Indigenous, Ecology, and Technology

  1. One of the sources I looked at was a document put out by the United Nations and discusses the ecological effects of climate change on Indigenous Peoples around the world. While this doesn’t directly relate to my paper topic, I found it an interesting read to see how drastically these cultures are affected. In seeing how affected these cultures are, you can also see their connection and dependence on the land, something that is often “overlooked” in the modern world
  2. The second source I looked at was directly related to my final research topic. It is called “A New Understanding of Culture and Communication: The Impact of Technology on Indigenous Peoples” by AJ Johnson. I found this to be a helpful source as it ask some of the key questions surrounding the preservation of Indigenous culture through technology and provides links to sites that attempt to provide an answer.
  3. This was another source that directly relates to the preservation of culture through technology. Its called DiPLO and discusses some of the initiatives being undertaken to use technology constructively and positively in Indigenous Cultures around the world. “Although current trends show that modern technology can put certain cultures at risk, the same technology can be used to solve the problem. In fact, strategic use of the tools at our disposal will not only help to preserve less-represented cultures, but also help promote them to the entire world.”
  4. Another source I looked at tied the theme for this module together with my paper topic. It is called Muiniskw Spirit. It tells the story of “THE LEGACY OF MUIN’ISKW – TRADITIONAL ECOLOGICAL KNOWLEDGE.” It is written from the perspective of an Indigenous individual and discusses how “many have found that indigenous philosophies offer some of the most profound insights for cultivating the kind of sustainable relationship we need with the Earth, and the spiritually integrated perception of Nature needed to address what has now become a global crisis of the ecology.” I question the authenticity of this source as it doesn’t explicitly state the credentials of the authors. In reading through this site it made me think of the article we read in Discussion #6 about Blue Snake, an individual masquerading as an Indigenous individual. That being said though, this has the potential to be a great example of how Indigenous cultures can use technology to preserve and share their traditional knowledge.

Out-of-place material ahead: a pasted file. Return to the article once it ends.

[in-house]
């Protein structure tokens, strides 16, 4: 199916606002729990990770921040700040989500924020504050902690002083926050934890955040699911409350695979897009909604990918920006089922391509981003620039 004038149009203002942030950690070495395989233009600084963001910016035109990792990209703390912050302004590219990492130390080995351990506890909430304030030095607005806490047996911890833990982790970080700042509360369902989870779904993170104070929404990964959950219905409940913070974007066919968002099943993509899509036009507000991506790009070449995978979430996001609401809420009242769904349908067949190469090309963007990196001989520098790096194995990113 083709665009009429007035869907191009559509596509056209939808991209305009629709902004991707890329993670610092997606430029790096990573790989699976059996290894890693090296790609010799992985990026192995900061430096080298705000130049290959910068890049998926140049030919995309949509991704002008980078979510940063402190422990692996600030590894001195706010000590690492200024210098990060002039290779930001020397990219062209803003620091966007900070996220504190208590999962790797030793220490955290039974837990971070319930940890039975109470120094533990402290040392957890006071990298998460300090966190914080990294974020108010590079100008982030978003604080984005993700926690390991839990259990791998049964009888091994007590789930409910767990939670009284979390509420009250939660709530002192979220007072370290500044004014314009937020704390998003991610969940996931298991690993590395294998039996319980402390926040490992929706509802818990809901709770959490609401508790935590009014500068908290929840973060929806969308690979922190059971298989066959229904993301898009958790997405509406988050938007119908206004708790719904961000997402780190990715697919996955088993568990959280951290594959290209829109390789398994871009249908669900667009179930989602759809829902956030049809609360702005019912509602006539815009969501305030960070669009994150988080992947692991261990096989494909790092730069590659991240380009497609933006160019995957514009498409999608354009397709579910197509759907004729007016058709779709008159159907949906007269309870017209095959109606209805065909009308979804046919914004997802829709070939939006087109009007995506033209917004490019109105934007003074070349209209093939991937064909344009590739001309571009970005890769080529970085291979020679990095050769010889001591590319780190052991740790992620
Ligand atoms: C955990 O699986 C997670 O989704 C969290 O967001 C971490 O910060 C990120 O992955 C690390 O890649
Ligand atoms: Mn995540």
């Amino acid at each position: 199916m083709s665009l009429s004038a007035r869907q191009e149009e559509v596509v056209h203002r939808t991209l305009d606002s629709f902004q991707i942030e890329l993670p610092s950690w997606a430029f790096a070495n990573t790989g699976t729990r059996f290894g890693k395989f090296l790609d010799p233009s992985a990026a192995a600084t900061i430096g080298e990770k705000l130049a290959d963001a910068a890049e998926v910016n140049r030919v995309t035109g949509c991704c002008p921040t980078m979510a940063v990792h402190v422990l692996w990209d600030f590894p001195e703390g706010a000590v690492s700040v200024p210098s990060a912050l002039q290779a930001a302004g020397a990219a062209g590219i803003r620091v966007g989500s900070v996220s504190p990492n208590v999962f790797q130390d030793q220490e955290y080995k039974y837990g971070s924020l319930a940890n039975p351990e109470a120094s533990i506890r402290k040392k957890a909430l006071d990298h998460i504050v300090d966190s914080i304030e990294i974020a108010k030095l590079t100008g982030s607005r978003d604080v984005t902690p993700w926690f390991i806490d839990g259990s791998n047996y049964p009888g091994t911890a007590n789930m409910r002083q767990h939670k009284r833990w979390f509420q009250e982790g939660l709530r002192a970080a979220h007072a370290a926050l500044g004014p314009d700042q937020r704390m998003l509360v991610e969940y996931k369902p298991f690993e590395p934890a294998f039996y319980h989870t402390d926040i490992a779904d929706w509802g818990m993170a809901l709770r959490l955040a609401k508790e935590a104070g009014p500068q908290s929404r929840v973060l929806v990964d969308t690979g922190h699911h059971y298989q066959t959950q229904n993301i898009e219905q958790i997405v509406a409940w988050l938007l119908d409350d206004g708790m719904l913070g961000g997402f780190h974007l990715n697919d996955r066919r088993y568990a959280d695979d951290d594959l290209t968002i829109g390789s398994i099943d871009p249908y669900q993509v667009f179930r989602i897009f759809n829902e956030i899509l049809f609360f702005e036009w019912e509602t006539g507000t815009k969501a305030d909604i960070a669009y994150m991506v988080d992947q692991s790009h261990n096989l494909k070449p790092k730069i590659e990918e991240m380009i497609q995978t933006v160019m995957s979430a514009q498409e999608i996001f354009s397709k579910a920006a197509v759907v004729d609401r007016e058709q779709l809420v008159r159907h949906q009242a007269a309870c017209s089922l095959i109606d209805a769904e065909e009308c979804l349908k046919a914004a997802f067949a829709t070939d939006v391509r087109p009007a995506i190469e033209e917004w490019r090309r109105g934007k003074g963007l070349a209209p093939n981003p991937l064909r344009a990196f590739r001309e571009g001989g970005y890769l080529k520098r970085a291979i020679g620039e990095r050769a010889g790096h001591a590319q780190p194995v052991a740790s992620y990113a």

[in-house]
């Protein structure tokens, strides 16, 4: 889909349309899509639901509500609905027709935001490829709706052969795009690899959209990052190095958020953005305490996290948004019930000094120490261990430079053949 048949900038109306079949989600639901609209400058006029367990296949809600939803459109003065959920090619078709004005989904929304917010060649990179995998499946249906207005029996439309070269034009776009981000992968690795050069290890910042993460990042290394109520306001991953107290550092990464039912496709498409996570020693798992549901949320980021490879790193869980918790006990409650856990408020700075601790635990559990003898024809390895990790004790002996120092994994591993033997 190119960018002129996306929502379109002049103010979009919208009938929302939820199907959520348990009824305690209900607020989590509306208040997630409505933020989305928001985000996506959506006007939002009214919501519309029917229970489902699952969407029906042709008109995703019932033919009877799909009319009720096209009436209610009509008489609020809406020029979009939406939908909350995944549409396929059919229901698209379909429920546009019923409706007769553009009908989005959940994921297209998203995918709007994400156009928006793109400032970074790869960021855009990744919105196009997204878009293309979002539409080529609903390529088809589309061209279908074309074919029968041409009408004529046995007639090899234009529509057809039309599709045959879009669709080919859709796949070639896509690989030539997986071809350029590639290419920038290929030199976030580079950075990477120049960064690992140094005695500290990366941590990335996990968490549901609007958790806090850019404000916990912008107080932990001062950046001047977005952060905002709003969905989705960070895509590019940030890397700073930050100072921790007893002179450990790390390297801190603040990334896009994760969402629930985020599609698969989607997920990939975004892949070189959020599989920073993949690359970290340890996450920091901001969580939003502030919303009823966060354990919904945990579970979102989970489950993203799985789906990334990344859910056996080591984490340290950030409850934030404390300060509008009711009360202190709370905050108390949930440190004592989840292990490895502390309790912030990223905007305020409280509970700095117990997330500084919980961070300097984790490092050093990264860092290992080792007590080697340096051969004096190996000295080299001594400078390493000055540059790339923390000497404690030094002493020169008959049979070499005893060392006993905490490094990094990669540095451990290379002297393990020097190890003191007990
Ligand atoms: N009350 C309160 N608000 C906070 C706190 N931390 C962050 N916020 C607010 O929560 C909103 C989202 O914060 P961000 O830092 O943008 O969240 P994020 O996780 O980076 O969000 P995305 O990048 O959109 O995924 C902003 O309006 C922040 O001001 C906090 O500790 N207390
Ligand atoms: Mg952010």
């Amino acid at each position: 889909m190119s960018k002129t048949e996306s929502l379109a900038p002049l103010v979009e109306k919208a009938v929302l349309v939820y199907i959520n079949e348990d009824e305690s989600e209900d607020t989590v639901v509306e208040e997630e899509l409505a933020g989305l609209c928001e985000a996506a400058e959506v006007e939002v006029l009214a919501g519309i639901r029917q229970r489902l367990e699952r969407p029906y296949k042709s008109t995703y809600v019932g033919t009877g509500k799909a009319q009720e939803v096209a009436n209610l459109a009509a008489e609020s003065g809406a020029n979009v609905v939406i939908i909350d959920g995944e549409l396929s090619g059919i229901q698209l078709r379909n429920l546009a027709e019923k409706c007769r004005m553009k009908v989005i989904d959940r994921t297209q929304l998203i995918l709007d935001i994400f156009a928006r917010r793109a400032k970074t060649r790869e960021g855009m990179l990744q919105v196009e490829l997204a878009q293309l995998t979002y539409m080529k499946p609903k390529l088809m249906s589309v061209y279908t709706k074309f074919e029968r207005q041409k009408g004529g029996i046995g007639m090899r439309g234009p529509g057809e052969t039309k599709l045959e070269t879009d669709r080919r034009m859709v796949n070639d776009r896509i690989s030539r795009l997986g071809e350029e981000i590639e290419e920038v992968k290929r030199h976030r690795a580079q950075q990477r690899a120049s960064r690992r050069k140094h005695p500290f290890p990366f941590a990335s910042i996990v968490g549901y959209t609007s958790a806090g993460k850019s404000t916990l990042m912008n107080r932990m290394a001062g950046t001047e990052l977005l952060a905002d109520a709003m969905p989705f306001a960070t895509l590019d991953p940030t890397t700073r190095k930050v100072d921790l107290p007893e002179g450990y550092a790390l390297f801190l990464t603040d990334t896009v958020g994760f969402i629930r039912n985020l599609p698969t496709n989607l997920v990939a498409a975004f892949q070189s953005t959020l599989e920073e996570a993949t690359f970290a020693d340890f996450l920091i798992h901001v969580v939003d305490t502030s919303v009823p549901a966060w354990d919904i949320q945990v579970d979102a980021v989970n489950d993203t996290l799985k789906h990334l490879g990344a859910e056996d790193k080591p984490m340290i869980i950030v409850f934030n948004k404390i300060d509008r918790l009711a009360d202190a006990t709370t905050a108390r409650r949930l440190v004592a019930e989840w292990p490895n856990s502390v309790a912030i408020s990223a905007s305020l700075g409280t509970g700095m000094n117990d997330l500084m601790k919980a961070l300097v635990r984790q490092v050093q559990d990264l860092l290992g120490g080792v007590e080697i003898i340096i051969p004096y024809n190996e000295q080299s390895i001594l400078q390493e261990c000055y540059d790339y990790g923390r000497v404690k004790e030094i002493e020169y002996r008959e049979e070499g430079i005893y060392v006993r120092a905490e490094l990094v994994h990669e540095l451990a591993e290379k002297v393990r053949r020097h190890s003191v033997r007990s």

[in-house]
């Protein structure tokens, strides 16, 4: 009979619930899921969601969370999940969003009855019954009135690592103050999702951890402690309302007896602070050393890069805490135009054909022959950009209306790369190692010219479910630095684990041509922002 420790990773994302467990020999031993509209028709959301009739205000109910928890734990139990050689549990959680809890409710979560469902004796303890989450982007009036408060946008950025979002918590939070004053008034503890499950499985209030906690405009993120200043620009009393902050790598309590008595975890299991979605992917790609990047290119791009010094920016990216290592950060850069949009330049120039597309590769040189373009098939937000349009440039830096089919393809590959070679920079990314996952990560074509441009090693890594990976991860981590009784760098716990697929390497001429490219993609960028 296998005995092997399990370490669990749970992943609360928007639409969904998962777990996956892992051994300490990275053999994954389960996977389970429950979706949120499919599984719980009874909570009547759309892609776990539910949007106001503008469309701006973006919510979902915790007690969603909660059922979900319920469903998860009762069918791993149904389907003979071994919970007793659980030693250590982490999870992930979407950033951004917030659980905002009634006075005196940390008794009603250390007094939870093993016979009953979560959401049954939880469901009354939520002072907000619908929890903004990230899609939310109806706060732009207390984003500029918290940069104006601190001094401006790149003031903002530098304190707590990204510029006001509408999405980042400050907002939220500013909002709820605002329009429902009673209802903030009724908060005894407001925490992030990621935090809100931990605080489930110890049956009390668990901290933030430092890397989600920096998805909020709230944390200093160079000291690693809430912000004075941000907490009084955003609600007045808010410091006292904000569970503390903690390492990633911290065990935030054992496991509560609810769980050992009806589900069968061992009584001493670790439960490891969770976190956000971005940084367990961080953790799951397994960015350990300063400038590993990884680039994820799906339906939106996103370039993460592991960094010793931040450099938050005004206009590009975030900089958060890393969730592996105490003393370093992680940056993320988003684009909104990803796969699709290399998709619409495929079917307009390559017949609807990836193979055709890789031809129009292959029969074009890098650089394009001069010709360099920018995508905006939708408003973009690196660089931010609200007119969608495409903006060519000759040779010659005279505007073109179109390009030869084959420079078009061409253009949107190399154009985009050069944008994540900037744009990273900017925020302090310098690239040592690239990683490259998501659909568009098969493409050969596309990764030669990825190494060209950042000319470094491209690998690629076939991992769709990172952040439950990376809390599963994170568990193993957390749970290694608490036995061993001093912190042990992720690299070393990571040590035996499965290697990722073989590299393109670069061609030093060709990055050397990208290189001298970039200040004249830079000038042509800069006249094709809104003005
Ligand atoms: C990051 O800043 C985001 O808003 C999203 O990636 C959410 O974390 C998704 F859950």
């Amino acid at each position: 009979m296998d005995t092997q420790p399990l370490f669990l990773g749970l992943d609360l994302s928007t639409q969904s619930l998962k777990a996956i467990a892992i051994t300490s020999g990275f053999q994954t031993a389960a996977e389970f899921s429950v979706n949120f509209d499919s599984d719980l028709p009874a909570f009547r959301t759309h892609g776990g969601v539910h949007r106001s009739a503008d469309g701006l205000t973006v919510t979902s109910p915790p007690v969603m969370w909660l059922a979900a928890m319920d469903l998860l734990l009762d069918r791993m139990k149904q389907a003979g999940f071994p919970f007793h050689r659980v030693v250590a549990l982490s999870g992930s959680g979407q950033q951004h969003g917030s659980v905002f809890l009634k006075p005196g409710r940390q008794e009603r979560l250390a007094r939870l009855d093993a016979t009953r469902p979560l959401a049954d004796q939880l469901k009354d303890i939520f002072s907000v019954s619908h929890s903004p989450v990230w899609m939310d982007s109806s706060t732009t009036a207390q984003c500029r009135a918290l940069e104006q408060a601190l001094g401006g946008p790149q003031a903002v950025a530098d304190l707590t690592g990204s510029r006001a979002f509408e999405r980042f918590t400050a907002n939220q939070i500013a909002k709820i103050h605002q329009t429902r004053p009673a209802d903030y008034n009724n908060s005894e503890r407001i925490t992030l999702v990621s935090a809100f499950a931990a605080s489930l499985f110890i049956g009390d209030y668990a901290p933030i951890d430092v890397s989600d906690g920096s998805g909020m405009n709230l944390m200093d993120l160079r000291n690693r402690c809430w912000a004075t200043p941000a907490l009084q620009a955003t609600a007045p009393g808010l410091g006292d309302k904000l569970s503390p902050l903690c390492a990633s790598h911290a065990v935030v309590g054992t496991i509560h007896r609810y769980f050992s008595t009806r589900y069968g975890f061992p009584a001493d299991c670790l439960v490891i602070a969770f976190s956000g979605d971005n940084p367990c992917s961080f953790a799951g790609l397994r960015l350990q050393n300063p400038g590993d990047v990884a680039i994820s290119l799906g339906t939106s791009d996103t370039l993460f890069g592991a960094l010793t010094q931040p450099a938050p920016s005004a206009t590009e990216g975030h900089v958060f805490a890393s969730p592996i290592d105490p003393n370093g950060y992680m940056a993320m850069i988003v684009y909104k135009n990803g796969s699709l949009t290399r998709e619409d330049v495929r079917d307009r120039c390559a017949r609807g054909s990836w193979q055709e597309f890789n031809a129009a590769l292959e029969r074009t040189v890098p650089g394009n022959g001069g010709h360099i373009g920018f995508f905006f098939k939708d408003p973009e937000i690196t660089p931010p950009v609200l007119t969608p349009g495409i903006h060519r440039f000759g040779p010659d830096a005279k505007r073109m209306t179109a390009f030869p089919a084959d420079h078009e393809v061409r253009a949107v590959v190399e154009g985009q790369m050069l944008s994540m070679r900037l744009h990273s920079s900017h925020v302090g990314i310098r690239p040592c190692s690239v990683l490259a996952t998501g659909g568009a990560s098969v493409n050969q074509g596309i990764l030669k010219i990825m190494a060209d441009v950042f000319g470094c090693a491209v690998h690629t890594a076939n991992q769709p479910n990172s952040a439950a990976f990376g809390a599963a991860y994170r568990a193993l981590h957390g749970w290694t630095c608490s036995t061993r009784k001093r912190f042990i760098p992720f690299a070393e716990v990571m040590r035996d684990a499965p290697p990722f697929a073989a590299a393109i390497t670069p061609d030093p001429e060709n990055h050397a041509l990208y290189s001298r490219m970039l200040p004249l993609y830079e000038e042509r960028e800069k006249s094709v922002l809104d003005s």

5. The last source I looked at was called AMN (Aboriginal Mapping Network). This source shows how technology can be used to map traditional knowledge. “Digital cartography offers exciting opportunities for recording indigenous knowledge, particularly in contexts where a people’s relationship to the land has high cultural significance.”

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